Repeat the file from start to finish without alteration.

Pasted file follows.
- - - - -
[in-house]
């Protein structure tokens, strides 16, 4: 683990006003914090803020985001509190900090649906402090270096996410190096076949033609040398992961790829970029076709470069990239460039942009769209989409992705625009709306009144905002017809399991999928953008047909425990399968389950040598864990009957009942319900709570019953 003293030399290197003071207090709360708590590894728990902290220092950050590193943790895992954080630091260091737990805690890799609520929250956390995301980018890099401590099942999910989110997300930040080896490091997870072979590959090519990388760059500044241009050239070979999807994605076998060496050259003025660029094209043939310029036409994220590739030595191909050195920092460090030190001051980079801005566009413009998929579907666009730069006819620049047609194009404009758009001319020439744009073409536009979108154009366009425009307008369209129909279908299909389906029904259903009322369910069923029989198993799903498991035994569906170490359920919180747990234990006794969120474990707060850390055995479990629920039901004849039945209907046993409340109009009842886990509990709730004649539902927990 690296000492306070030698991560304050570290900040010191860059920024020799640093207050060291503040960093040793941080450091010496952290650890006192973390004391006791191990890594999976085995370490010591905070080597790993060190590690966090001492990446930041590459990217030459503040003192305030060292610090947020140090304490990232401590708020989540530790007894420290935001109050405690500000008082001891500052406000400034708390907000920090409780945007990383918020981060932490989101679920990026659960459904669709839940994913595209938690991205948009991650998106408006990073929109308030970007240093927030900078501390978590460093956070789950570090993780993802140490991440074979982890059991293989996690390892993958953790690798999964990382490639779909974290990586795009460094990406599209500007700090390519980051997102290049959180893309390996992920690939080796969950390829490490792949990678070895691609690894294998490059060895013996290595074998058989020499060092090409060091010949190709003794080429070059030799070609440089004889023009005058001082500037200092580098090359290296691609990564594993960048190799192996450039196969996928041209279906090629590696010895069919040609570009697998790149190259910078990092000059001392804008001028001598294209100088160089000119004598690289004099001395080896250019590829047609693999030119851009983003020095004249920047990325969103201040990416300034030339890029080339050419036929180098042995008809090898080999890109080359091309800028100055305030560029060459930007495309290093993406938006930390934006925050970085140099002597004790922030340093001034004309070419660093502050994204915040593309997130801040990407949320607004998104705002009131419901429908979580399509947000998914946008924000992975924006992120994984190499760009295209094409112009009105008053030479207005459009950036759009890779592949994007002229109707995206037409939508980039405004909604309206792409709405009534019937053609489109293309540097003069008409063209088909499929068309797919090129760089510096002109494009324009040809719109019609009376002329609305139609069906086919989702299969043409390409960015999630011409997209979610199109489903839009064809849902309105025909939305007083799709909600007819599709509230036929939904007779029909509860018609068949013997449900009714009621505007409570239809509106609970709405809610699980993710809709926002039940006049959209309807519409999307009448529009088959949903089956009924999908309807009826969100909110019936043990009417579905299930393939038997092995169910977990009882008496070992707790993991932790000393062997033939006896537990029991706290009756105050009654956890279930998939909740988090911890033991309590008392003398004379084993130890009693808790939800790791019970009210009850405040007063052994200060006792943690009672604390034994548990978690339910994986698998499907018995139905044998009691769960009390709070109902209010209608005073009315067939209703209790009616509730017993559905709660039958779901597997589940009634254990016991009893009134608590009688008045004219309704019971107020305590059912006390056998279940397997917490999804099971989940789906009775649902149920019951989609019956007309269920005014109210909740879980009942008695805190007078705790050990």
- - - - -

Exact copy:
[in-house]
């Protein structure tokens, strides 16, 4: 683990006003914090803020985001509190900090649906402090270096996410190096076949033609040398992961790829970029076709470069990239460039942009769209989409992705625009709306009144905002017809399991999928953008047909425990399968389950040598864990009957009942319900709570019953 003293030399290197003071207090709360708590590894728990902290220092950050590193943790895992954080630091260091737990805690890799609520929250956390995301980018890099401590099942999910989110997300930040080896490091997870072979590959090519990388760059500044241009050239070979999807994605076998060496050259003025660029094209043939310029036409994220590739030595191909050195920092460090030190001051980079801005566009413009998929579907666009730069006819620049047609194009404009758009001319020439744009073409536009979108154009366009425009307008369209129909279908299909389906029904259903009322369910069923029989198993799903498991035994569906170490359920919180747990234990006794969120474990707060850390055995479990629920039901004849039945209907046993409340109009009842886990509990709730004649539902927990 690296000492306070030698991560304050570290900040010191860059920024020799640093207050060291503040960093040793941080450091010496952290650890006192973390004391006791191990890594999976085995370490010591905070080597790993060190590690966090001492990446930041590459990217030459503040003192305030060292610090947020140090304490990232401590708020989540530790007894420290935001109050405690500000008082001891500052406000400034708390907000920090409780945007990383918020981060932490989101679920990026659960459904669709839940994913595209938690991205948009991650998106408006990073929109308030970007240093927030900078501390978590460093956070789950570090993780993802140490991440074979982890059991293989996690390892993958953790690798999964990382490639779909974290990586795009460094990406599209500007700090390519980051997102290049959180893309390996992920690939080796969950390829490490792949990678070895691609690894294998490059060895013996290595074998058989020499060092090409060091010949190709003794080429070059030799070609440089004889023009005058001082500037200092580098090359290296691609990564594993960048190799192996450039196969996928041209279906090629590696010895069919040609570009697998790149190259910078990092000059001392804008001028001598294209100088160089000119004598690289004099001395080896250019590829047609693999030119851009983003020095004249920047990325969103201040990416300034030339890029080339050419036929180098042995008809090898080999890109080359091309800028100055305030560029060459930007495309290093993406938006930390934006925050970085140099002597004790922030340093001034004309070419660093502050994204915040593309997130801040990407949320607004998104705002009131419901429908979580399509947000998914946008924000992975924006992120994984190499760009295209094409112009009105008053030479207005459009950036759009890779592949994007002229109707995206037409939508980039405004909604309206792409709405009534019937053609489109293309540097003069008409063209088909499929068309797919090129760089510096002109494009324009040809719109019609009376002329609305139609069906086919989702299969043409390409960015999630011409997209979610199109489903839009064809849902309105025909939305007083799709909600007819599709509230036929939904007779029909509860018609068949013997449900009714009621505007409570239809509106609970709405809610699980993710809709926002039940006049959209309807519409999307009448529009088959949903089956009924999908309807009826969100909110019936043990009417579905299930393939038997092995169910977990009882008496070992707790993991932790000393062997033939006896537990029991706290009756105050009654956890279930998939909740988090911890033991309590008392003398004379084993130890009693808790939800790791019970009210009850405040007063052994200060006792943690009672604390034994548990978690339910994986698998499907018995139905044998009691769960009390709070109902209010209608005073009315067939209703209790009616509730017993559905709660039958779901597997589940009634254990016991009893009134608590009688008045004219309704019971107020305590059912006390056998279940397997917490999804099971989940789906009775649902149920019951989609019956007309269920005014109210909740879980009942008695805190007078705790050990």